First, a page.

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Despite turmoil Latino politics continues to be diverse
La Voz Staff Photo

By David Conde

Some 29 Democratic candidates surfaced to run against Trump for president. It was exciting to witness the range of political philosophies from Bernie Sanders and Elizabeth Warren on the left to Michael Bloomberg on the right.

Racial, ethnic and gender diversity was represented by candidates such as Tulsi Gabbard from American Samoa, Andrew Yang a prominent Asian, African Americans such as Cory Booker and Kamala Harris, Julian Castro, a Latino and Pete Buttigieg a gay person. The dynamics of the campaign distillation process reduced the field to the finalists Joe Biden and Kamala Harris that now head the Democratic ticket.

The process revealed the power and leverage of the Black community that was displayed in the turn around of the Biden candidacy especially in the south. The process also revealed that the African American community is most heavily into the Democratic Party.

The complicated history of the Black community that led them from the Republican Party to become Democrats is, in some ways, a contrast to the Latino community experience. The fact that Secretary Castro was not invited to address the Democratic National Convention this election year is a backhanded acknowledgment that the Latino community is ôtoo diverseö to rate a seat at the table at this time.

Latino history with political parties is also complicated but in a different way. Although that is no longer the case, being all in on one party was part of the early experience of Latinos.

During my early childhood in Texas I knew very little of political parties except that everyone in the community and beyond was a Democrat. The big exception was our Black neighbors who worshiped Abraham Lincoln and his Republican Party legacy.

When Papa Chano (grandfather) went to vote on our behalf, it was always for a straight Democratic ticket. When we came to Colorado as migrants, the outlook provided by the Democratic Party continued.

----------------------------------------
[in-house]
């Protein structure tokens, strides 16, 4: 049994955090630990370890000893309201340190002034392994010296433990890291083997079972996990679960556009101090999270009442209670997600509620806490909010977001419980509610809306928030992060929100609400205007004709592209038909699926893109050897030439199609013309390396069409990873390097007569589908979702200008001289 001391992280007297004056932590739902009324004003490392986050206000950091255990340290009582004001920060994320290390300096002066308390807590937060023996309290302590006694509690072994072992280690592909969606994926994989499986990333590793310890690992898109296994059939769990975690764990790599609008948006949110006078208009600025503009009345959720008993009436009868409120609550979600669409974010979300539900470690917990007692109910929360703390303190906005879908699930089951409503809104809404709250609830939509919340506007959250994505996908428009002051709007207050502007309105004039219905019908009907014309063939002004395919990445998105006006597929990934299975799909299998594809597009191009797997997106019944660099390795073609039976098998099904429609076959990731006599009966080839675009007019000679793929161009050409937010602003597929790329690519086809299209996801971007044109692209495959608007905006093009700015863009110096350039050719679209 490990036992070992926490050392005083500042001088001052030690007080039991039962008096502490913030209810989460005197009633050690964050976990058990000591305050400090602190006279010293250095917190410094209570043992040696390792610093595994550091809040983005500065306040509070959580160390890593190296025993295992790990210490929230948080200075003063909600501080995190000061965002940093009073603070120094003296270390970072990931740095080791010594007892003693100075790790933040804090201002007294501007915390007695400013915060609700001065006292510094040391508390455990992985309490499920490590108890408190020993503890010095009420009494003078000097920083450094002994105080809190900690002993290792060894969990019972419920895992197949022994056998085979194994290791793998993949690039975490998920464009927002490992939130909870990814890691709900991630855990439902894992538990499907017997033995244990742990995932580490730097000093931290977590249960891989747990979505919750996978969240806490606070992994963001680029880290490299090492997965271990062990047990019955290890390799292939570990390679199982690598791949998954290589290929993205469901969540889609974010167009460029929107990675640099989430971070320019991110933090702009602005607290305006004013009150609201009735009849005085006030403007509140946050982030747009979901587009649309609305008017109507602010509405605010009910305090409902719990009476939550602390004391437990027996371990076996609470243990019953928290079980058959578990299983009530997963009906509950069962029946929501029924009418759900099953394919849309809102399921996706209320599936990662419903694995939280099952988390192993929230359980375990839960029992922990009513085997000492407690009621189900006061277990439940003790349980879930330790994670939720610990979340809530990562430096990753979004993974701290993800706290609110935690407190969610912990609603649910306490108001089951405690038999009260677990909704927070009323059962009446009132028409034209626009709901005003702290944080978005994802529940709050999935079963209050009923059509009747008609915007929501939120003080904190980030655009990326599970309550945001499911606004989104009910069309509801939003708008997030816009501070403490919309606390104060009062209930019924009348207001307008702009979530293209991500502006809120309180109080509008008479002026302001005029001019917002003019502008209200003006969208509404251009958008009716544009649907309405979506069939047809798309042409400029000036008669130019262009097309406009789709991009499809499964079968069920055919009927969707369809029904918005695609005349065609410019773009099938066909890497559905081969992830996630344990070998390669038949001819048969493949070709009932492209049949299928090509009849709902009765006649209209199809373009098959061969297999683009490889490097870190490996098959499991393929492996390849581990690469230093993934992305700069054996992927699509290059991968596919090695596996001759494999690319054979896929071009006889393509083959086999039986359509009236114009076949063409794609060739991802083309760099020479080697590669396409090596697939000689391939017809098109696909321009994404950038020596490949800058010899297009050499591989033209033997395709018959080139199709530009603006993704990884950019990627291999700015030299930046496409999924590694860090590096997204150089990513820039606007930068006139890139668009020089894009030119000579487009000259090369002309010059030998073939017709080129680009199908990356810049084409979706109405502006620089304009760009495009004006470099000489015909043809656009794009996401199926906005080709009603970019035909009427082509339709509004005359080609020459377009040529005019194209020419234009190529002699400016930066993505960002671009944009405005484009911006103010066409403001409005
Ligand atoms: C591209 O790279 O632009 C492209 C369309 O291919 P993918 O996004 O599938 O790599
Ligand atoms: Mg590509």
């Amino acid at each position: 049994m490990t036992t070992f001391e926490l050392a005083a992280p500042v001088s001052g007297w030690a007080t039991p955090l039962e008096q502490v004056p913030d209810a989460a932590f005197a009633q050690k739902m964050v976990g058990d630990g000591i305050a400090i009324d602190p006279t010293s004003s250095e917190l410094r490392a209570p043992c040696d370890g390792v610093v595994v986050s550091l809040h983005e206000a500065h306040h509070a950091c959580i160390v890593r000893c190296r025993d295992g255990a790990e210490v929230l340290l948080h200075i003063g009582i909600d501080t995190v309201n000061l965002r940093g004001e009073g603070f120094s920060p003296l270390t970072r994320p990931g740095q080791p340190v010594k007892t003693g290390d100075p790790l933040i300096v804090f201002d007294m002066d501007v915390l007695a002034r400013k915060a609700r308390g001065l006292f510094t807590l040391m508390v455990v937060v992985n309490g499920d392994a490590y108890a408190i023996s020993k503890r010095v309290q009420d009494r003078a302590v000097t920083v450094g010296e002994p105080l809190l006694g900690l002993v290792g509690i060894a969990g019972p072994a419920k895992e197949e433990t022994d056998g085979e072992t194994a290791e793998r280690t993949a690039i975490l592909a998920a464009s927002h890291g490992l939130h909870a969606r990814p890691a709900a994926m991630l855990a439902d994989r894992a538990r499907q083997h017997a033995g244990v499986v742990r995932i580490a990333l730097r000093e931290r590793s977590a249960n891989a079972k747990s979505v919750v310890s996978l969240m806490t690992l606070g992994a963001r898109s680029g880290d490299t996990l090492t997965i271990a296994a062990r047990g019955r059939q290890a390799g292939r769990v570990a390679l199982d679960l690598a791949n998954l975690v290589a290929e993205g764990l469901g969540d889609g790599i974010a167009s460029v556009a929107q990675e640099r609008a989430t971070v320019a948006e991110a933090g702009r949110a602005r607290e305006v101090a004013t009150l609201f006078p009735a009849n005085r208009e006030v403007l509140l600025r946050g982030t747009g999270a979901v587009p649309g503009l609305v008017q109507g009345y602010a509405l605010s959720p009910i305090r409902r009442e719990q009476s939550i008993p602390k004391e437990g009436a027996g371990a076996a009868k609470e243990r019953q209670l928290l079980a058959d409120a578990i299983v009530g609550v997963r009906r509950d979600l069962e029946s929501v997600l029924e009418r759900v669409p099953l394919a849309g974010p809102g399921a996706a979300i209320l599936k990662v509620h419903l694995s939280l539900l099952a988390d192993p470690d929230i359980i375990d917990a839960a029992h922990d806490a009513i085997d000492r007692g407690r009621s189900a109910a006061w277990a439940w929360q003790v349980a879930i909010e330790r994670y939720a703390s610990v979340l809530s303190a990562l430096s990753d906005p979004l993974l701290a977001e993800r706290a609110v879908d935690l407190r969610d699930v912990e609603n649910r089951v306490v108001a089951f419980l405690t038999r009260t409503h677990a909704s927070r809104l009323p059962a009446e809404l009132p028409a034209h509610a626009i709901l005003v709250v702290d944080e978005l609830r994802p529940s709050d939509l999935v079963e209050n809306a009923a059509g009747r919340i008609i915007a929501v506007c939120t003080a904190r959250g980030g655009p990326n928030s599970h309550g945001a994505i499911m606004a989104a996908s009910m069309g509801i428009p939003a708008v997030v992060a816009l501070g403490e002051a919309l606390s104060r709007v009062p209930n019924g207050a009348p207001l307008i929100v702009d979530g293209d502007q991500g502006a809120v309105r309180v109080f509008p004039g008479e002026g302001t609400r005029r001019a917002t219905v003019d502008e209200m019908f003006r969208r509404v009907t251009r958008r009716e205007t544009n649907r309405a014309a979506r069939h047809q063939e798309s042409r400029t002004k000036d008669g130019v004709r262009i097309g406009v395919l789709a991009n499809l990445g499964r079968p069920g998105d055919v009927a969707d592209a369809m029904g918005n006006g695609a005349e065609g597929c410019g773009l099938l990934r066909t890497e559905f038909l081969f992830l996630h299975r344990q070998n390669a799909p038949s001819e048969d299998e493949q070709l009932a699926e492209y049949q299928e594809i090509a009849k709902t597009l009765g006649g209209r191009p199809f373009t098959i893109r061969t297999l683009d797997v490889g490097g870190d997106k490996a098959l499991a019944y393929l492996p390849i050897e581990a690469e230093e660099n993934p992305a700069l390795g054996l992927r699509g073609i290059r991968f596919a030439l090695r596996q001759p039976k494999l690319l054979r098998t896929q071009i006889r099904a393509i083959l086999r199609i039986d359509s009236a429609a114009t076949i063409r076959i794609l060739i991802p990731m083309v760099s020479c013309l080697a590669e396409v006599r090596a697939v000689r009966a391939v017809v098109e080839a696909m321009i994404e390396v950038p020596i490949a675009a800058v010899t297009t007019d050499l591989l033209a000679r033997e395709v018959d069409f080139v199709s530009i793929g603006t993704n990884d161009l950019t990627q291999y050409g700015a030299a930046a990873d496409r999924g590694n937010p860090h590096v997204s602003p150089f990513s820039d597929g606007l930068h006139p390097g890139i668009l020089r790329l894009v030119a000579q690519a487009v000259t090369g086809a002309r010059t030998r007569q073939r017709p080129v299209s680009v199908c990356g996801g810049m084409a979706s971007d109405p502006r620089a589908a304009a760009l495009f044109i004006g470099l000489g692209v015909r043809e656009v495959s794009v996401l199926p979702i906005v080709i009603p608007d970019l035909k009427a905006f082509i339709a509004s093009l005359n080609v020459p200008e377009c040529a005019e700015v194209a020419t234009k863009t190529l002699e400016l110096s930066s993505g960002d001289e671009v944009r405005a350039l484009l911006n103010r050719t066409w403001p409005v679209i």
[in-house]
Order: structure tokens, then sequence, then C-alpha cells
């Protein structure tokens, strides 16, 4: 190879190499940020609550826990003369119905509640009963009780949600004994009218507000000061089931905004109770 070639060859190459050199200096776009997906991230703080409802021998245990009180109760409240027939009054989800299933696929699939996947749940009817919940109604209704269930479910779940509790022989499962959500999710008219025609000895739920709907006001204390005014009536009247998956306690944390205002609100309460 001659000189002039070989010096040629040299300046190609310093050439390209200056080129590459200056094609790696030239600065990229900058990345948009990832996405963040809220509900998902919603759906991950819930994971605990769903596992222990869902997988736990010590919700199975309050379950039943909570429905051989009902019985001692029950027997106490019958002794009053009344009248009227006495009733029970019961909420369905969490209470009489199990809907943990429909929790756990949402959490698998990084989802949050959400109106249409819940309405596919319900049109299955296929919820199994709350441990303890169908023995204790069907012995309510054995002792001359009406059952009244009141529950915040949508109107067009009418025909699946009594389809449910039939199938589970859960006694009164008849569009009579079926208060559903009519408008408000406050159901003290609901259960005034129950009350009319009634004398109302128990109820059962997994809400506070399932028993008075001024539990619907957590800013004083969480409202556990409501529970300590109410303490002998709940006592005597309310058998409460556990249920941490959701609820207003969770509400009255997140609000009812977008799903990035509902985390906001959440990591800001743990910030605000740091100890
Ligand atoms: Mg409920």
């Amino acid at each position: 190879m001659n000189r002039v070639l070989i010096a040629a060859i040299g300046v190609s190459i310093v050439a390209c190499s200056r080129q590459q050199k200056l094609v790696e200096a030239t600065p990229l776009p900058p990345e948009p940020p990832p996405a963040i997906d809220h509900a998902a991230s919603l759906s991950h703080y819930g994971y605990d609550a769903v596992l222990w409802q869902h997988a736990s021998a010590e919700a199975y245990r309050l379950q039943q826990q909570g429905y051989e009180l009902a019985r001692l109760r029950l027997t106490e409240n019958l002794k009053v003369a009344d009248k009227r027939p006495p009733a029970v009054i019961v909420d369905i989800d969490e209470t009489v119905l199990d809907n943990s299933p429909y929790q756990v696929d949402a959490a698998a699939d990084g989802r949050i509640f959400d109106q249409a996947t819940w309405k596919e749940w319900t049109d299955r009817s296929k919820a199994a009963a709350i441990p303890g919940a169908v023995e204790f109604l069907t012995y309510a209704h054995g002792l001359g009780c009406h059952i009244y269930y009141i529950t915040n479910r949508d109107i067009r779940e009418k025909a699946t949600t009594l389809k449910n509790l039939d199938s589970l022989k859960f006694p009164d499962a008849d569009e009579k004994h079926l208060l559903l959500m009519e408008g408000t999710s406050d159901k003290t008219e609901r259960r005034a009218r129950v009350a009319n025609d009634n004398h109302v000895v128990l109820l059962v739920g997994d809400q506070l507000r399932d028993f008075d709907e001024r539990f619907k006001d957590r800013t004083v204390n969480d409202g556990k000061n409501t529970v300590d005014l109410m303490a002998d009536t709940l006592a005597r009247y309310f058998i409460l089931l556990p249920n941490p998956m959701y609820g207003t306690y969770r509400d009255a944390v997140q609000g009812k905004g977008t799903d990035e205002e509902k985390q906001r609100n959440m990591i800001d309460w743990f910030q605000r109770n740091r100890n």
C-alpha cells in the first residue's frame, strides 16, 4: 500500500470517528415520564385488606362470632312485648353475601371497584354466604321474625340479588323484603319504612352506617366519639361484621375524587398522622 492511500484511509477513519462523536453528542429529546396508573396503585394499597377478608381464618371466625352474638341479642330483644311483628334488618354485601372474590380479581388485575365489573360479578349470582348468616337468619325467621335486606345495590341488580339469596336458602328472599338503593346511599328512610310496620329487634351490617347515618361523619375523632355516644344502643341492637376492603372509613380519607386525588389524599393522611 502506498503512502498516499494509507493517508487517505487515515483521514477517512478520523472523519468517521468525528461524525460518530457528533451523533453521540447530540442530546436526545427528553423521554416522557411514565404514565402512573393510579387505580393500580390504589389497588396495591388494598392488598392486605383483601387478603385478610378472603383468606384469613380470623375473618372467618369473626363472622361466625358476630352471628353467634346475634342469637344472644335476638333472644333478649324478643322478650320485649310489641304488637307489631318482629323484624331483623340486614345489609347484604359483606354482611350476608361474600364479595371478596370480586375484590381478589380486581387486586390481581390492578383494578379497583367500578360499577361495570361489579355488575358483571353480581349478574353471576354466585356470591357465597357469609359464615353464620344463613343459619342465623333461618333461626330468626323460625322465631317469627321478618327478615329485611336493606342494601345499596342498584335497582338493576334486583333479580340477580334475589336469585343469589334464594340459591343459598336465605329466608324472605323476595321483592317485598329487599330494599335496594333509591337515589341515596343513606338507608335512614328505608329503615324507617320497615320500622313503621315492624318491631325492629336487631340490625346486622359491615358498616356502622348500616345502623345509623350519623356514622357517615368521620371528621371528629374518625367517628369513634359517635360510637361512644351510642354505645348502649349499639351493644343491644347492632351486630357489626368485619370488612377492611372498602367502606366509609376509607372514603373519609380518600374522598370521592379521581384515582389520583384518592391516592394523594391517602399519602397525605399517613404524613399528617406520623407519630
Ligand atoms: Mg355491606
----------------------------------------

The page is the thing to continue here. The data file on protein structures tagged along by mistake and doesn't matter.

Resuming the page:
As I grew up in Colorado I noticed more and more that it was a ôRepublicanö state and that intrigued me because I could not understand the relationship between Colorado Republicans and the African American families I had known in Texas. In time, I came to the realization that White folks could also be Republicans.

My last years as a teenager were spent in the military where I noticed the deep distain held by mostly southern Whites in the ranks against Black soldiers. Those were the years of the civil rights movements and the major resistance to racial discrimination.

That was also the time of Republican candidates Barry Goldwater, Richard Nixon and the Southern Strategy that turned the conservative and racist South from Democrat to Republican. It is that legacy that moved the African American community away from the Republican Party to become Democrats.

Although the Latino community in the Southwest continued their traditional relationship with the Democratic Party, there was a segment that was captured by the realignment of the party structure. This included members of my family.

Also, a large source of Latino Republican affiliation came from the Cuban immigrant community that that saw their notion of opportunity for wealth creation and anti-Communist stance more in line with Republicans. Donald Trump however, is ruining the concept of Latino political diversity by using Latino immigrants as props for his own political agenda.

In the long run, we need for the Latino community to take leadership in both parties because as the emerging face of a new America it has to reflect that diversity. That is destiny.





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